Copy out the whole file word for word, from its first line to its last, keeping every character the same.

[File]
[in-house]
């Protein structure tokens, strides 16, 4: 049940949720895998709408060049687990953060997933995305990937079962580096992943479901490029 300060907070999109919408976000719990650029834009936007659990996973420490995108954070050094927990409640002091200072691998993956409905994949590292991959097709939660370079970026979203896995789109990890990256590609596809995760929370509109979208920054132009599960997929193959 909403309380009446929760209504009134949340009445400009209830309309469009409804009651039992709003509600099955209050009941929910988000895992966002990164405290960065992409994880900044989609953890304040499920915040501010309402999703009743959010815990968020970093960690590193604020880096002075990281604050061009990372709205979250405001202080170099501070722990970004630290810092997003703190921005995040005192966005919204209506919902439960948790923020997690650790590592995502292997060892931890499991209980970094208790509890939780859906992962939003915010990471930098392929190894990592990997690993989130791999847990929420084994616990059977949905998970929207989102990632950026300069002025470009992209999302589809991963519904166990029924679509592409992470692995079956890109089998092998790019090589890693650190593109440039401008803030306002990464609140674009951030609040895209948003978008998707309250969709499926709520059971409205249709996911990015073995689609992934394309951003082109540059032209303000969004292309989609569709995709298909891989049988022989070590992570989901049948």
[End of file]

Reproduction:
[in-house]
């Protein structure tokens, strides 16, 4: 049940949720895998709408060049687990953060997933995305990937079962580096992943479901490029 300060907070999109919408976000719990650029834009936007659990996973420490995108954070050094927990409640002091200072691998993956409905994949590292991959097709939660370079970026979203896995789109990890990256590609596809995760929370509109979208920054132009599960997929193959 909403309380009446929760209504009134949340009445400009209830309309469009409804009651039992709003509600099955209050009941929910988000895992966002990164405290960065992409994880900044989609953890304040499920915040501010309402999703009743959010815990968020970093960690590193604020880096002075990281604050061009990372709205979250405001202080170099501070722990970004630290810092997003703190921005995040005192966005919204209506919902439960948790923020997690650790590592995502292997060892931890499991209980970094208790509890939780859906992962939003915010990471930098392929190894990592990997690993989130791999847990929420084994616990059977949905998970929207989102990632950026300069002025470009992209999302589809991963519904166990029924679509592409992470692995079956890109089998092998790019090589890693650190593109440039401008803030306002990464609140674009951030609040895209948003978008998707309250969709499926709520059971409205249709996911990015073995689609992934394309951003082109540059032209303000969004292309989609569709995709298909891989049988022989070590992570989901049948």